This time of year tends to increase feelings of loneliness, depression and stress reactions. With that comes a lot of acting out such as outbursts, short fuse and even withdrawal. These are often talked about throughout the mental health community. I wanted to focus on what to look for around the topic of being held hostage emotionally.
To do that, we first need to define what it means to be an emotional hostage. When individuals use fear, anger or guilt to get what they want they are attempting to take you emotionally hostage. This technique is often used by abusers. It could look as simple as throwing a fit or threatening to go back to drug use if they don’t get their way. Basically, they don’t want to take responsibility for their words or actions and instead attempt to blame others. With addicts new to recovery, it may be an excuse to return to use.
The first thing you need to watch for is a pattern of being put into a position to make a decision where either option feels wrong. People tend to go with the lesser evil so to speak. A highly skilled emotional manipulator can get you to not even consider what you want in that decision. Remember to be an emotional hostage taker, there needs to be a pattern of such attempts to manipulate.
Once you have determined that this is going on in a relationship, you need to figure out where your boundaries are. No matter how you express them, they must include not being accountable for the other person’s emotions. It is okay to refuse to take responsibility for someone else’s feelings. Make it clear that you will not be their emotional punching bag. You do not have to be with people who drain you. Give yourself permission to step away when you begin to feel drained.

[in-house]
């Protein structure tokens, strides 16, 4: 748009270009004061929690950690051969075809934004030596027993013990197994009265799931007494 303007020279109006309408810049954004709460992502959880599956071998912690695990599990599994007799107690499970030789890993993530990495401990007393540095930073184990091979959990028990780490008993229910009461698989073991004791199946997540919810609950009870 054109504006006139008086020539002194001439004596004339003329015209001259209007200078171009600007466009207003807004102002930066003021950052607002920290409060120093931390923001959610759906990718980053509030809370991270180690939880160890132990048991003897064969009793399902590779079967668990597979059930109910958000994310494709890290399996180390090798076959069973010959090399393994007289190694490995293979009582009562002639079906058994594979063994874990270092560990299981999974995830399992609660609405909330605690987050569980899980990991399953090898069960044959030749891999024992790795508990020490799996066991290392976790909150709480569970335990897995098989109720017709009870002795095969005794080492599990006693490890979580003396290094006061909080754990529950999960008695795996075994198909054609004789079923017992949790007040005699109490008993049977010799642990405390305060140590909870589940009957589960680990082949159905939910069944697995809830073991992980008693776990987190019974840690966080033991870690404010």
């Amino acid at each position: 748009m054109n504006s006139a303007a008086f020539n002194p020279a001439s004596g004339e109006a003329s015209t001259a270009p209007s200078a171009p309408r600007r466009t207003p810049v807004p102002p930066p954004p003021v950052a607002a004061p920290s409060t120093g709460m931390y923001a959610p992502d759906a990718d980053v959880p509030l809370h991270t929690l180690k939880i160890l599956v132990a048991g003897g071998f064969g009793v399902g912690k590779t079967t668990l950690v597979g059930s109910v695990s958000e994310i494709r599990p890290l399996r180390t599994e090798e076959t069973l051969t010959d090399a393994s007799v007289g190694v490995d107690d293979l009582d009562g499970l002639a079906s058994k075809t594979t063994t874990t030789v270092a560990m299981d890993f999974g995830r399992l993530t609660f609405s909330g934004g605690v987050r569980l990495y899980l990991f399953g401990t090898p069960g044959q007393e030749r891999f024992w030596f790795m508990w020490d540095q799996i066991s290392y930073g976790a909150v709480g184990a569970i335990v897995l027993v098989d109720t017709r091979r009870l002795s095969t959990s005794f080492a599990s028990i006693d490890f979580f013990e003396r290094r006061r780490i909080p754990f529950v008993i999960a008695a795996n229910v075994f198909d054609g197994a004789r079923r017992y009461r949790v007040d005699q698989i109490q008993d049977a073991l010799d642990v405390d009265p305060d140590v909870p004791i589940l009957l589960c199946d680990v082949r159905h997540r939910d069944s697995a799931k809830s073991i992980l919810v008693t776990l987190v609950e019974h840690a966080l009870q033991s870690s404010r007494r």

The extreme of taking someone emotionally hostage is to threaten suicide if they don’t get what they want. This is seen in dysfunctional marriages. The hostage taker will say that it is because they love you so much, but in reality, it is a ploy in most cases to get what they want. No one wants to be responsible for someone else committing suicide.
One of the ways to put an end to such manipulations is to share with compassion that you will call the proper authorities to get them help right away. If they continue to make suicidal statements. Do it. You can call the police if you know the abuser’s address or location. There is also a line for getting help when someone else is suicidal 1-800-273-TALK (8255). They will be able to help you with what is available in your area.
I encourage you to give the manipulator the suicide prevention line number. (1.800.273.8255) Taking these steps will help lessen the concern that they were serious about their threat. If the individual is with you and has a history of physical violence it may be unsafe to confront the individual. Instead, get to safety then take action to get them help in case they meant it when they stated they would kill themselves.
The threat of suicide without true intent is the extreme of taking someone emotionally hostage. It is also the hardest one to hold your boundaries with because you can never be sure if the threat is real. If such a pattern continues, it is most likely not a healthy relationship.
If you realize you have a pattern of such relationships, you might consider personal therapy to have assistance in discovering how this keeps happening. This kind of deep work usually goes beyond a life coach into the realm of a licensed counselor.
As the holidays progress, make sure to take care of yourself first. You can not be there for other people if you do not love yourself or take care of yourself. It is not selfish. It can feel that way, but you will have more energy and love to give if you are rested and well.
Have you ever been taken emotionally hostage? What happened?
Personal Life Coach, Cheryl Matthynssens, offers free tips and activities to improve inner peace and fulfillment in life.